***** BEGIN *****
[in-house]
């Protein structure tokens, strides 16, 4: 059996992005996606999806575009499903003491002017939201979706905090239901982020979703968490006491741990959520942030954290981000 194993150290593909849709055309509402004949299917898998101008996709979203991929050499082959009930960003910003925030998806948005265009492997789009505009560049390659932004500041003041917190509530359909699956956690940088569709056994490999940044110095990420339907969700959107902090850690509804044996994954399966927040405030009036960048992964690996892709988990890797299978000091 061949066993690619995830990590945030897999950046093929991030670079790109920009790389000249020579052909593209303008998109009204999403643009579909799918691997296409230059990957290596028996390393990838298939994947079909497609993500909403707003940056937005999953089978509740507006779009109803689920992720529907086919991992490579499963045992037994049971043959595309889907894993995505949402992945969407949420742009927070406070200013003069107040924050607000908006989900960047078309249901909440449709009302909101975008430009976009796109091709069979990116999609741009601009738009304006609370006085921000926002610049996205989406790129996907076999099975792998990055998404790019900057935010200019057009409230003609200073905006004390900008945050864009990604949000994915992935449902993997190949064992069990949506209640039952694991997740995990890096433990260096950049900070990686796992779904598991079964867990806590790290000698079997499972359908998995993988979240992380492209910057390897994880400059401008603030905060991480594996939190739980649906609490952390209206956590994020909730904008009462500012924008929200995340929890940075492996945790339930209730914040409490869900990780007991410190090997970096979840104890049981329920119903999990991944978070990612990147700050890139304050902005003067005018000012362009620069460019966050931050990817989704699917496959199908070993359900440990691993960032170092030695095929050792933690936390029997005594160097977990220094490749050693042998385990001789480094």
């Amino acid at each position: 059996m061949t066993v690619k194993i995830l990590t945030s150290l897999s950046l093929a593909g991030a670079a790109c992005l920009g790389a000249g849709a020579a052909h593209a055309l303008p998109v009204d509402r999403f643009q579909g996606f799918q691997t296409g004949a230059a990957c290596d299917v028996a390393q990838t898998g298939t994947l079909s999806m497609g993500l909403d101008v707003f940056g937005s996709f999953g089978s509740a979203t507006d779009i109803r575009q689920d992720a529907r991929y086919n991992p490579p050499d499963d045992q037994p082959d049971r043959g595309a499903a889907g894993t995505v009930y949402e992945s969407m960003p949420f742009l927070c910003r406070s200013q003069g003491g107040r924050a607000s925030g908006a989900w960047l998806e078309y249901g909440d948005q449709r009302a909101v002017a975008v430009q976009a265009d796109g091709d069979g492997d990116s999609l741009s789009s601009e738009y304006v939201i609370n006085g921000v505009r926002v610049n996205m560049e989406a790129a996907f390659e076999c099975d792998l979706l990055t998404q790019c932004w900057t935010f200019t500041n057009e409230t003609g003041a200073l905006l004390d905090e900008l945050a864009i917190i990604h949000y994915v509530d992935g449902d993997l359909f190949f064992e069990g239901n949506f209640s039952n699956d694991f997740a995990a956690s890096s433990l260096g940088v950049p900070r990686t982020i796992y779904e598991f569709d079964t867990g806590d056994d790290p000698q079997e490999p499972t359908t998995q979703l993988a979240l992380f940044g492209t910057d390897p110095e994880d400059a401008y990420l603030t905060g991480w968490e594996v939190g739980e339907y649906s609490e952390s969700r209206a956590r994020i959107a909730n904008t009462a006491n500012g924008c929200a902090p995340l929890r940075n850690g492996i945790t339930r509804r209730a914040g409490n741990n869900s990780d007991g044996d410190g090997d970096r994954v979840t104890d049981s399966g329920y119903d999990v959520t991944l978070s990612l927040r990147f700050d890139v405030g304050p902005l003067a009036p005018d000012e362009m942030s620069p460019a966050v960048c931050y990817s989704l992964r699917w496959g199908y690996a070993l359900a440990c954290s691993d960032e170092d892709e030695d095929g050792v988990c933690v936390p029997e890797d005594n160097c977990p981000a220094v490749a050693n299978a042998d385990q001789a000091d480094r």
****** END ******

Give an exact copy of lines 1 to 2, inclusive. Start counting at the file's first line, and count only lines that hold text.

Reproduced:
[in-house]
């Protein structure tokens, strides 16, 4: 059996992005996606999806575009499903003491002017939201979706905090239901982020979703968490006491741990959520942030954290981000 194993150290593909849709055309509402004949299917898998101008996709979203991929050499082959009930960003910003925030998806948005265009492997789009505009560049390659932004500041003041917190509530359909699956956690940088569709056994490999940044110095990420339907969700959107902090850690509804044996994954399966927040405030009036960048992964690996892709988990890797299978000091 061949066993690619995830990590945030897999950046093929991030670079790109920009790389000249020579052909593209303008998109009204999403643009579909799918691997296409230059990957290596028996390393990838298939994947079909497609993500909403707003940056937005999953089978509740507006779009109803689920992720529907086919991992490579499963045992037994049971043959595309889907894993995505949402992945969407949420742009927070406070200013003069107040924050607000908006989900960047078309249901909440449709009302909101975008430009976009796109091709069979990116999609741009601009738009304006609370006085921000926002610049996205989406790129996907076999099975792998990055998404790019900057935010200019057009409230003609200073905006004390900008945050864009990604949000994915992935449902993997190949064992069990949506209640039952694991997740995990890096433990260096950049900070990686796992779904598991079964867990806590790290000698079997499972359908998995993988979240992380492209910057390897994880400059401008603030905060991480594996939190739980649906609490952390209206956590994020909730904008009462500012924008929200995340929890940075492996945790339930209730914040409490869900990780007991410190090997970096979840104890049981329920119903999990991944978070990612990147700050890139304050902005003067005018000012362009620069460019966050931050990817989704699917496959199908070993359900440990691993960032170092030695095929050792933690936390029997005594160097977990220094490749050693042998385990001789480094």